Raiders Film Room: Ryan Grant’s versitility could unlock Raider’s offense

Oakland’s signing of free agent wide receiver Ryan Grant did not attract the level of attention that accompanied some of the other wide out acquisitions this offseason. Of course, that is to be expected with talented players like Antonio Brown and Tyrell Williams joining the position group, but even though his arrival may not have garnered the same level of fanfare, Ryan’s skillset could play a role if those two big names living up to expectations this season.

Now Grant isn’t going to “wow” anybody with his measurables having run a 4.59 40-yard dash at 6’0″ tall and 204 pounds. His stats also don’t jump out as he has compiled 119 receptions for 1,319 yards and seven touchdowns over a five year career. In fact, he has not registered a single game where he has broken 100 receiving yards. But Jon Gruden and general manager Mike Mayock didn’t necessarily sign Ryan for what he has not done. They brought him in for what he can do, which in his case, is provide a reliable target that can be employed in multiple positions.

Being able to line up in any position is going to be important for the offense to prevent themselves from becoming predictable. Tyrell Williams is a big bodied, vertical threat that will get moved around at times and will likely see a good number of his snaps come from the outside “X” receiver position. Gruden has talked about moving Antonio Brown to make him more difficult to game plan against. That will mean he is switched between the “Z”, which is typically lined up outside, and the “F” which is typically the slot receiver. This is where position versatility helps prevent the offense from tipping their hand.

Even though he will not be the biggest or fastest player on the field, Grant has the physical skillset to play outside of the numbers as well as in the slot. This first play of the clip highlights Grant’s ability to line up outside, read zone coverages, and find open space. Ryan recognizes the Cover-3 defense and breaks his route off behind the flat defender and linebacker but in front of the dropping safety. A wide receiver has to be able to read zones like a quarterback to have success in the NFL.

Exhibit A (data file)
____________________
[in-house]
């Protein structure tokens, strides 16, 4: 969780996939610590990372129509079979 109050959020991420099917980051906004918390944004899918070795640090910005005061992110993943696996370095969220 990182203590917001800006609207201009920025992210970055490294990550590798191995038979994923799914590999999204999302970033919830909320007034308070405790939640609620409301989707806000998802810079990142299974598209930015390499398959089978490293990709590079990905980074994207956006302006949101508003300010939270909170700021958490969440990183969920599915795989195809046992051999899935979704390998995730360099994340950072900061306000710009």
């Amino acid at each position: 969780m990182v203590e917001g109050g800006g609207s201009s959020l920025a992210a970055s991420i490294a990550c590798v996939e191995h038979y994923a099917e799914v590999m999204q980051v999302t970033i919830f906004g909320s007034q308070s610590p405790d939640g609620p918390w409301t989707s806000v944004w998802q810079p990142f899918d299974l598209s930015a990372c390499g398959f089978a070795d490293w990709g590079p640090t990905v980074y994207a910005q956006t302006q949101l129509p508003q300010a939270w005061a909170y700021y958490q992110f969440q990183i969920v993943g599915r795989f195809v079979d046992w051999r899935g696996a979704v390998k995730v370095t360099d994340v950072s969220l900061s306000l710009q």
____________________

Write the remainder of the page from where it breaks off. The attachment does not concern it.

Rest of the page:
Grant also showed a good awareness of the depth in his routes. That depth as well as timing had to be perfect on the second play in this clip. He needs to break his route deeper than linebacker level but in front of the safeties. He also has to time it so that he passes under the slot receiver who is clearing the “Mike” linebacker that is playing the deep center of this “Tampa-2” coverage. The need for routes to be consistently run at the same depth and speed is often overlooked but is paramount to getting the timing down with the quarterback.

With the firepower this offense has, they may see a lot of similar zone coverages this season. There aren’t many defensive backfields with enough talent to stay with Gruden’s receivers in man coverage. Defensive coordinators may also be wary of attempting to do so and risk getting burned for a long touchdown.

In recent years the Raiders have struggled to field a wide receiver group that could consistently beat man coverage. That will not be the case this season. Both Brown and Williams have a proven track record and Grant has shown he is more than capable, as well. He makes up for any lack of straight line speed with quality shiftiness that he utilizes very economically.

The first play of this clip highlights Grant executing that plan and being rewarded with one of those seven career touchdowns. Grant is going to eat the defensive backs original cushion, give a solid jab step inside, then beat him outside to the back corner. He also flashes some good hands and footwork to make the contested catch and come down in bounds. With all of the attention and bracket coverages the other receivers are going to get, Grant should see plenty of these one on one, red-zone opportunities as the season unfolds.